In January 2014, former President Goodluck Jonathan in his own wisdom, decided to appoint Air Marshal Alex S. Badeh as the Chief of Defence Staff (CDS). Almost immediately, a United States-based Nigerian journalist Abiodun Ladepo circulated an opinion on the web suggesting that Badeh was too fat to head our military. I thought my colleague’s opinion particularly his assertion that Badeh was “the most out of shape officer” he had ever seen was rather harsh and uncharitable. When Badeh assumed office, he spent ample time pointing accusing fingers at a section of the press for being anti-government.
I imagined that he probably had people like Ladepo in mind. Two issues convinced me to further investigate Ladepo’s critical assessment of the then CDS. First, at a show in Lagos last year, one comedian said he too could become Nigeria’s Chief of defence Staff. His claim to the office was that he was almost as fat as the incumbent. He also said that when Badeh was appointed CDS, Baba Obasanjo laughed for a very long time adding that the last time he saw the former President, Baba was still laughing over the appointment. Knowing the dangers of Obasanjo’s unending laughter, I convinced myself at the end of the show that Badeh was a man to watch.
After a while, I found too many problems with his management of the Military but felt that whatever went wrong ought to be overlooked in view of those difficult days of Boko Haram when our troops ran away from the enemy claiming that they were ill-equipped; while their families embarked on public demonstrations against the posting of their bread winners to the battle front.
At a point, some soldiers were tried for mutiny and sentenced to death, as Badeh spoke tough at public fora to condemn the perceived cowardly act of those soldiers. But were they really well equipped? In an interview with the Nigerian Defence Magazine, Badeh did not only answer in the affirmative, he was reported to have also said that “the Nigerian military is very well taken care off. We live in houses we don’t pay accommodation for. We have buses that bring troops to work every day and take them back home. We don’t pay for light; we don’t pay for water. Our salaries are good compared with what is paid in the civil place. If someone with school certificate joins the army, by the time he is five years in the service, his salary has doubled that of a graduate.”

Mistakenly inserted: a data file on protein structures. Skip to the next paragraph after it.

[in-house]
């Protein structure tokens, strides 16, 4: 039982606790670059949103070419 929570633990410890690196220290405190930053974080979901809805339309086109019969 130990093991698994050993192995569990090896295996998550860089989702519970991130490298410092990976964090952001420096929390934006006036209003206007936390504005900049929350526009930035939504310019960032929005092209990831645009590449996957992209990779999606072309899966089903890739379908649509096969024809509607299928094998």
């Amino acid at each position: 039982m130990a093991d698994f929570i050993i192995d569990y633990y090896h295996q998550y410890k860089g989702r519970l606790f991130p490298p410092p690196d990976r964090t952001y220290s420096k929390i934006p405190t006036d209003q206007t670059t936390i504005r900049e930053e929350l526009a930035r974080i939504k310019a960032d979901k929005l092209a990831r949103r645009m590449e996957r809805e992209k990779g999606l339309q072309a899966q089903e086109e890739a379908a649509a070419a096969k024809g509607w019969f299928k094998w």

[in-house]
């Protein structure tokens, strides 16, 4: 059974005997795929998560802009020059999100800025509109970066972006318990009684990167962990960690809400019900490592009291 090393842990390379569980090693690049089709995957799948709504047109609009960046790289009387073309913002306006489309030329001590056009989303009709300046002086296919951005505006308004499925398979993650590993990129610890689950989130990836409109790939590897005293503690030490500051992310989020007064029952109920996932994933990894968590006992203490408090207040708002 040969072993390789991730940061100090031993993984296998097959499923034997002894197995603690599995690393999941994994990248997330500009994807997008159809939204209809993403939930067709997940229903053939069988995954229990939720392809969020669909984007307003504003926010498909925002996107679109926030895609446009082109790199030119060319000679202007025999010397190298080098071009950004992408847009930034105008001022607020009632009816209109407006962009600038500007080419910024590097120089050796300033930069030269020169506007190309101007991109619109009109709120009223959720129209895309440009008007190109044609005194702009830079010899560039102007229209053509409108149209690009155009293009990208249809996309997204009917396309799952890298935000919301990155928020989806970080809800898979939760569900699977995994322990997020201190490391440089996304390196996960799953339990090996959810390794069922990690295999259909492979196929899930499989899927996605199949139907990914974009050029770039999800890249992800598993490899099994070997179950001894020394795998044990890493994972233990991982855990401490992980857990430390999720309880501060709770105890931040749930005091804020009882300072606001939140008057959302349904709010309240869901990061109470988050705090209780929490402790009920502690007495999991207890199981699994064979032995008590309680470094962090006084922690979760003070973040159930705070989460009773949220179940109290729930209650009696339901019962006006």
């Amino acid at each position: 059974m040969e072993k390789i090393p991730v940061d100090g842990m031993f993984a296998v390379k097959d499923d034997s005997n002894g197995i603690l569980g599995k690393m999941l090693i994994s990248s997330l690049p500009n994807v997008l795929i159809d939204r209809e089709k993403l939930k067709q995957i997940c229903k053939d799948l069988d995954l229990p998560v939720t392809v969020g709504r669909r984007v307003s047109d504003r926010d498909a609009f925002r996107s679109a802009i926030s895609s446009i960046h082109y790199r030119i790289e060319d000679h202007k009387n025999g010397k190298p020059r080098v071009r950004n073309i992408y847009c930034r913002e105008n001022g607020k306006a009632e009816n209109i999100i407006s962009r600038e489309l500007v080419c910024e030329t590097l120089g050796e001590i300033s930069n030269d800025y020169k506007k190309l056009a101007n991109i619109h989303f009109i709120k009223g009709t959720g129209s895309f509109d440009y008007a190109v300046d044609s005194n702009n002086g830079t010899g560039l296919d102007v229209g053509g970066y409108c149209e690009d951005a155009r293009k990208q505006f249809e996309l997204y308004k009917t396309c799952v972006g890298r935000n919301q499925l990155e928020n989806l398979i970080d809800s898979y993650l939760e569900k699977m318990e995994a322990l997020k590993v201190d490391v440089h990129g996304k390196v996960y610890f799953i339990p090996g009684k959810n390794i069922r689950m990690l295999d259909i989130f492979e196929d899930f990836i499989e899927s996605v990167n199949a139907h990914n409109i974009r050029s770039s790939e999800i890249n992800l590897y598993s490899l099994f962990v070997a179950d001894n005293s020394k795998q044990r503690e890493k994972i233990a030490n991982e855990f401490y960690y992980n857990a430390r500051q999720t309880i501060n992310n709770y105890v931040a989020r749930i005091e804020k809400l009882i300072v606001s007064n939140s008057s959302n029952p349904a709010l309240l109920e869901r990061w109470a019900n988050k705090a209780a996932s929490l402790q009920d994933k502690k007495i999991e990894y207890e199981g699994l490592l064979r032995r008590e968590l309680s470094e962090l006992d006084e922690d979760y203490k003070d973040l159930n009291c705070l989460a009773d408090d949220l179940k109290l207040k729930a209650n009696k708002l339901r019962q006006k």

But the day he left office, the then CDS sang a new song as he blamed the failure of his military to defeat the insurgents on poor equipment. According to Badeh, the last time weapons were bought for the Nigerian Army was in 2006 while the military in his days flew the oldest fighter jets in the whole world. Badeh also confirmed that Nigeria lost many soldiers who walked into Boko Haram’s ambush facilitated by collaborators from within. Why then were some soldiers tried and convicted for what their former CDS chose to confirm at his own convenience? Although he had argued that the military was well looked after, Badeh asked government when he was leaving office to build barracks for the military so that they can recruit more soldiers. With the benefit of hand sight journalist Ladepo and the Lagos comedian got their facts right
It was a sharp departure from the gloomy picture of the past lasst Thursday at a public workshop in Abuja on the need for the media and our security operatives to build and sustain harmonious working relationship that could facilitate the end to insurgency in our country. The conference was organized by the National Orientation Agency which appears to have regained its mandate to vigorously pursue value reorientation of Nigerians. Brigadier Rogers Nicholas, the Chief of Civil/ Military affairs spoke with confidence accepting some limitations of his constituency while educating the forum on steps being taken to bring insurgency to an end..
It is indeed, heartwarming that the military had within a short period reversed the nation’s sense of hopelessness. First, unlike its predecessors that fought their own war in Abuja where there were no real adversaries, the present military leadership is at the heart of the war front purposefully leading its operatives. Our military is no longer on the defensive, instead, what comes out of the war zone these days, are reports of achievements to the extent that the target date of clearing the insurgents is looking more realistic. More importantly, the old order of lack of synergy between our different security operatives is now a thing of the past. The other day, the Chief of Army Staff, Lieutenant General Tukur Yusuf Buratai, publicly commended the Department of State Services (DSS) for effecting the arrest of a high profile terrorist in Maiduguri metropolis. On the occasion, Buratai revealed that the DSS had over time proven to be dependable partners in the quest for a secured Nigeria.
It can be argued that this piece of eulogy is too early. There are indeed many Nigerians who will take our encomiums with caution bearing in mind that the abducted queens of Chibok are yet to be liberated. But for us, this is the best time for the rest of us to begin to show appreciation in view of the winning signs that are showing. The war is not only being prosecuted with vigour, the military is asking for the cooperation of the civil population to enable them conclude successfully. Such support in our view ought to include the clamour by the citizenry for better funding to make our military the perfect force of our dream. This writer in particular having incessantly criticized the military for its use of mundane tactics and obsolete facilities is morally bound to also lead in supporting such claims as well as helping to boost the morale of our fighters. This no doubt explains why today’s piece is an appeal for us all to appreciate our gallant military hoping that such public support may turn out to be the required tonic for ending the insurgency.